sail-world.com -- America's Cup: Two Challengers haul Regatta Director in front of Jury
America's Cup: Two Challengers haul Regatta Director in front of Jury
Fri, 28 Jun 2013
Emirates Team New Zealand have confirmed that they will be lodging an Application with the International Jury concerning the actions of the Regatta Director, who they claim has exceeded his authority in implementing his Recommendations following the safety review.
The full statement from Emirates Team New Zealand reads:
Emirates Team New Zealand confirms its intention to file a protest with the America’s Cup Jury seeking a ruling that the Regatta Director has exceeded his jurisdiction in seeking to unilaterally introduce changes to the AC 72 Class Rule.
The recommended changes relate to additional weight of the yachts and rudder elevators.
The team says that changes to the rule so close to the start of racing require the unanimous consent of all eligible competitors.
The proposed changes relate to two of the Regatta Director’s 37 safety recommendations issued on the 22nd May 2013 following the Review Committee’s report after the capsize of Artemis Racing.
Emirates Team New Zealand supports all the other safety recommendations, which have now been approved by competitors, including the reduction of wind limits and various new rules to ensure enhanced crew safety. However it is our view that the contentious Class Rule changes are performance-related rules not necessary to ensure safety.
The team says the organisers are wrong in seeking to legitimize the unauthorised Class Rule changes by seeking to use the jurisdiction of the Coast Guard to introduce these rules via the Marine Event Permit.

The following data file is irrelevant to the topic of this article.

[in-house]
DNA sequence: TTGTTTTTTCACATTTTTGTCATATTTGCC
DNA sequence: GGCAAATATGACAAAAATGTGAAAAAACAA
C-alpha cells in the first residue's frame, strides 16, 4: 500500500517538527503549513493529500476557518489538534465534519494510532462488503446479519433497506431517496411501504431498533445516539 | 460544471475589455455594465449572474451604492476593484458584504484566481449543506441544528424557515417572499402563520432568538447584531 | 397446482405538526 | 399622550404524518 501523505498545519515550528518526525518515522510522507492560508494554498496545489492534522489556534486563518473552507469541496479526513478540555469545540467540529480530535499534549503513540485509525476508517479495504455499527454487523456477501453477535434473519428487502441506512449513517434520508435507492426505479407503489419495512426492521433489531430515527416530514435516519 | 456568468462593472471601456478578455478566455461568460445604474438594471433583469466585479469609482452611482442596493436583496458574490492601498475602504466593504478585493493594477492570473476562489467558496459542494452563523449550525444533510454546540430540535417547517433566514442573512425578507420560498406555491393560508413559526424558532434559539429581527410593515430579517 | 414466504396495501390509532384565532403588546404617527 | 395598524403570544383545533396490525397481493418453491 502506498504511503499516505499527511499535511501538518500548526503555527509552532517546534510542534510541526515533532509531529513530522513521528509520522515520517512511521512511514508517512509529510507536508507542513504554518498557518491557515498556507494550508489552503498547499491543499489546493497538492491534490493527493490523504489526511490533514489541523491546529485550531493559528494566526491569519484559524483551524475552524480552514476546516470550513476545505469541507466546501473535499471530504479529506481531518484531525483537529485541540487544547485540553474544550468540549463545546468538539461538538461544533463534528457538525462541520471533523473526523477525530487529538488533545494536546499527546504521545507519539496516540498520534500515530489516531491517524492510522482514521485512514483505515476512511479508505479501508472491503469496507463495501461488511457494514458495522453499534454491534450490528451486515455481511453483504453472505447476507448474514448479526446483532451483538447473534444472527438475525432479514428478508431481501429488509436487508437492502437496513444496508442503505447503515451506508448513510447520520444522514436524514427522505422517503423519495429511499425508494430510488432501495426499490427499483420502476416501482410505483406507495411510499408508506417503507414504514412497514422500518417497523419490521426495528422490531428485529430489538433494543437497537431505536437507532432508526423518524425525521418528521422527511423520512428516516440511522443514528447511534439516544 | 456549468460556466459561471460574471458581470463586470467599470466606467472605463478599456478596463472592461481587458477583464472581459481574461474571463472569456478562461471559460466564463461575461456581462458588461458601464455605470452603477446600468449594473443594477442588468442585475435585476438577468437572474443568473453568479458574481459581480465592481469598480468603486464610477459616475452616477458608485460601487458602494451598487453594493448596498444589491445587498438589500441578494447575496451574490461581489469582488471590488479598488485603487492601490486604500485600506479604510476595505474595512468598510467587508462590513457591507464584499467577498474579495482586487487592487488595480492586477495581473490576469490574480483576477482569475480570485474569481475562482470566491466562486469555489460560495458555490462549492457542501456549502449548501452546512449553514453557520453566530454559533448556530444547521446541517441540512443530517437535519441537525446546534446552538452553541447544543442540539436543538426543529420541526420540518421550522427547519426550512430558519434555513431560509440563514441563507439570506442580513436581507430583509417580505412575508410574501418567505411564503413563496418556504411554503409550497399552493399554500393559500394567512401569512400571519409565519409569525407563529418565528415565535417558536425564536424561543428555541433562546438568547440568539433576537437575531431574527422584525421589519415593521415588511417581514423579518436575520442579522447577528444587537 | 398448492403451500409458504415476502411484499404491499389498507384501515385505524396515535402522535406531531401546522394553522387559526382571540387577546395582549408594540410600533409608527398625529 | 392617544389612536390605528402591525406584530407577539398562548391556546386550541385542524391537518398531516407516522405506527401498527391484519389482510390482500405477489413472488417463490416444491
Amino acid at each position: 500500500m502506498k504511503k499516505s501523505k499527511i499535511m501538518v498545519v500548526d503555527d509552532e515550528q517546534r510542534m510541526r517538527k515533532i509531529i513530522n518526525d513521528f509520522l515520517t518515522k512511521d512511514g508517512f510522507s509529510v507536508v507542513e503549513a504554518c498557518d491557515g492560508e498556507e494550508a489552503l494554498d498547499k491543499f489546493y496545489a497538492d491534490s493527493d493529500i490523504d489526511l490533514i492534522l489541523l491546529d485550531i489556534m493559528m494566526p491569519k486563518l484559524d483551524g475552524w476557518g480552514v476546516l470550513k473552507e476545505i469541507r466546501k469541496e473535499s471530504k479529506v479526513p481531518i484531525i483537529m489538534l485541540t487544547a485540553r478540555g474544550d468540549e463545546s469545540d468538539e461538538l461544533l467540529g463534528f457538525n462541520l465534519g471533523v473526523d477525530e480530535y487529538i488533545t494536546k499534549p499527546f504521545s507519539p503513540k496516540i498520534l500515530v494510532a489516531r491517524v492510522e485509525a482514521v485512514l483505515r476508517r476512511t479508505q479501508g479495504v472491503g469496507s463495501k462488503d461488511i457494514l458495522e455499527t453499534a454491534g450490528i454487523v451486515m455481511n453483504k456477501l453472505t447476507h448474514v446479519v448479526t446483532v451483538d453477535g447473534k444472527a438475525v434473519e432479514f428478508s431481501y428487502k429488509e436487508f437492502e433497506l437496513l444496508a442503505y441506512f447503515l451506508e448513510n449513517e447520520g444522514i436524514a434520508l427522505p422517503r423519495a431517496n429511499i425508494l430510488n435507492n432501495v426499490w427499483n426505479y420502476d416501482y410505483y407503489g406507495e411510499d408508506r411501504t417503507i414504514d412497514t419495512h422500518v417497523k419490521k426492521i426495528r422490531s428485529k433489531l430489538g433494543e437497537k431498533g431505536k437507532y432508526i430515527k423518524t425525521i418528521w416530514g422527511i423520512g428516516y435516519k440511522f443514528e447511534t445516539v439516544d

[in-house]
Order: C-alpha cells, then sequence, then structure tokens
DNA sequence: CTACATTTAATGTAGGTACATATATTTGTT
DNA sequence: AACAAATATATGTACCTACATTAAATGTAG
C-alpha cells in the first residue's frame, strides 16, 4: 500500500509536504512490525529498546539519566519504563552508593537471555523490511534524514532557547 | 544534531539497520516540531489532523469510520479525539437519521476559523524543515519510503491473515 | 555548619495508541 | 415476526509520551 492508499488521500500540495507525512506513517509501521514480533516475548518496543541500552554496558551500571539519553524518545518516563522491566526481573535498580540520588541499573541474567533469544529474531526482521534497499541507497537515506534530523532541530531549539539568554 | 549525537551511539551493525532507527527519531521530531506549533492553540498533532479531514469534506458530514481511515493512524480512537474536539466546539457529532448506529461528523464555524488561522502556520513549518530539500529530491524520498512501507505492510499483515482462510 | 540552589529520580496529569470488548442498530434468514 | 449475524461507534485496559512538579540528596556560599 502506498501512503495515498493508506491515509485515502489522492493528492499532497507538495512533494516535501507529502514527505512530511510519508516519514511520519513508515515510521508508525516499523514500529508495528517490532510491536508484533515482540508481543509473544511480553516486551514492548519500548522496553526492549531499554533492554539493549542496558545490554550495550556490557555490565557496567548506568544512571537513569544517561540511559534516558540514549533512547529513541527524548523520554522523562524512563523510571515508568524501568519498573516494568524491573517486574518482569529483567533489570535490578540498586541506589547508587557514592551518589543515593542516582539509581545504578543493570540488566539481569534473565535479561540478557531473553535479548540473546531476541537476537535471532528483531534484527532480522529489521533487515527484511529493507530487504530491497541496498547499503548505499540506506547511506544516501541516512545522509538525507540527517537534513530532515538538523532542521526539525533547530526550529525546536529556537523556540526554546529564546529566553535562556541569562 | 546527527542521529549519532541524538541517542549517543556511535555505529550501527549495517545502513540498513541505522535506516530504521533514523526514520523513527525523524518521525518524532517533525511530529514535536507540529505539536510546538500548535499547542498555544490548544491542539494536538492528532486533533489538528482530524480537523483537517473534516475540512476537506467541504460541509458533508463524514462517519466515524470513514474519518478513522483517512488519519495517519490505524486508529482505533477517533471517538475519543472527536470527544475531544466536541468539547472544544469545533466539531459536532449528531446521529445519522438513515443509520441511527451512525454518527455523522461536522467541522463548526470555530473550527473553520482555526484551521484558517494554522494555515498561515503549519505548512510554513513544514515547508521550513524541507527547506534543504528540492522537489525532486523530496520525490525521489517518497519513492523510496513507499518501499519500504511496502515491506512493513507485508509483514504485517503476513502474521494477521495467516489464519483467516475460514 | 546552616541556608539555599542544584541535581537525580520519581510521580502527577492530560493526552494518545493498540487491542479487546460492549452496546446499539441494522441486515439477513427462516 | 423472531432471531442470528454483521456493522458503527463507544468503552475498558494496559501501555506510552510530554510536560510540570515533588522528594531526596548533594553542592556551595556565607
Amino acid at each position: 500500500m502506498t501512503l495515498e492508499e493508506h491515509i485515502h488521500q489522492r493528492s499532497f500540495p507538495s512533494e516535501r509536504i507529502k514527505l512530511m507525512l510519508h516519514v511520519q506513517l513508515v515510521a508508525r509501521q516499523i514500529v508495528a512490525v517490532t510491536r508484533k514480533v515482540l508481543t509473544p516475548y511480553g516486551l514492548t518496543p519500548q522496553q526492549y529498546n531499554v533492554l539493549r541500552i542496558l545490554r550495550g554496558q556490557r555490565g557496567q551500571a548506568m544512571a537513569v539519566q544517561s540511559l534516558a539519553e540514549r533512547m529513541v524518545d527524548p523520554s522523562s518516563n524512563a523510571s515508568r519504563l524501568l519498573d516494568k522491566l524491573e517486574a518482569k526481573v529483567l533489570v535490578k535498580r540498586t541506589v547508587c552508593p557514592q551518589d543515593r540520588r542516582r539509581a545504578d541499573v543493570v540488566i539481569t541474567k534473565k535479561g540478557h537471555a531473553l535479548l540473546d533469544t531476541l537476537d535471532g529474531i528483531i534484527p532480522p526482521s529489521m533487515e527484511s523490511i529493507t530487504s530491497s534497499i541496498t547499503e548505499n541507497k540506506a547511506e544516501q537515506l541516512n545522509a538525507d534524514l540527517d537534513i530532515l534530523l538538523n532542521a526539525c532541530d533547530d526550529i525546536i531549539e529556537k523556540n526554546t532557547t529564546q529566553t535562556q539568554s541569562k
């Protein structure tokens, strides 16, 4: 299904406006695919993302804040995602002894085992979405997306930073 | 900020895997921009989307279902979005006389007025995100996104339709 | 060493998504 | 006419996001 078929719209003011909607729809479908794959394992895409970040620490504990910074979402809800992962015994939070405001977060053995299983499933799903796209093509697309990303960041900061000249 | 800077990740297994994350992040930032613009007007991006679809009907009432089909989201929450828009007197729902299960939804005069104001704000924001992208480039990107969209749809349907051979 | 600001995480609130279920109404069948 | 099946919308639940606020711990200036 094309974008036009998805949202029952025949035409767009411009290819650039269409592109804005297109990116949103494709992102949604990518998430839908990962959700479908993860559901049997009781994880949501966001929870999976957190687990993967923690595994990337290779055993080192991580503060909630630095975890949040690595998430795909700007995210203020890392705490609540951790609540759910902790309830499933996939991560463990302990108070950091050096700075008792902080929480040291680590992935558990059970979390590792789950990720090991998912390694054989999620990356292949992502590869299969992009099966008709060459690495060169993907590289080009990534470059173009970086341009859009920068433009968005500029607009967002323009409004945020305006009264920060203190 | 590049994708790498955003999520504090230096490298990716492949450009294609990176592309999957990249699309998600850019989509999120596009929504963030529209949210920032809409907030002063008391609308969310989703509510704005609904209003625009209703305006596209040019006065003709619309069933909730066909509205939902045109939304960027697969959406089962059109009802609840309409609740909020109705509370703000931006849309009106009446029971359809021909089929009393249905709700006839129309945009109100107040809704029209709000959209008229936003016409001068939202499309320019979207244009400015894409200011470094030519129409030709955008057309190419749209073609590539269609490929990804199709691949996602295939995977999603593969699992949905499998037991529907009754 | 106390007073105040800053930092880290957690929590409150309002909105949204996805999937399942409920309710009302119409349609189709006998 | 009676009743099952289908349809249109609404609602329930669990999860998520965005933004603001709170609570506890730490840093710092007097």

The decision of the jury will be final and binding on all parties, and contrary to some media speculation, any competitor who resorts to a Court in an issue where the Jury has jurisdiction immediately ceases to be eligible to compete.
Emirates Team New Zealand managing director Grant Dalton said: 'We look forward to the jury determining the issue so, whatever the decision is, we can get on with the racing in the Louis Vuitton Cup starting July 7.'
Earlier a story appeared in the San Francisco Chronicle?nid=111327 which ran comment from the New Zealand and Italian Challengers, who were critical of Regatta Director Iain Murray, and the way the Recommendations have been handled.
Although the contents of the Applications have not yet been released, the two contentious issues are believed to be arbitrary changes to the AC72 Class rules for the use of rudder elevators – which under the current rules are illegal. Oracle Team USA has been running for many months -well before the fatal incident on Artemis Racing’s AC72 which triggered the safety review.
A second issue being taken to the Jury involves the addition of 100kg of weight to the AC72’s and where that should be placed.
With just over a week to go to the start of the America’s Cup Regatta, no Permit to conduct the event has been issued by the US Coast Guard, despite more than a month elapsing since Murray first produced his Safety Recommendations.
It is not known if the US Coast Guard will in fact accede to Murray’s request for the requirement for the Rudder elevators to be included in their permit, or if that body will take a more high level view of the event than adjusting class rules.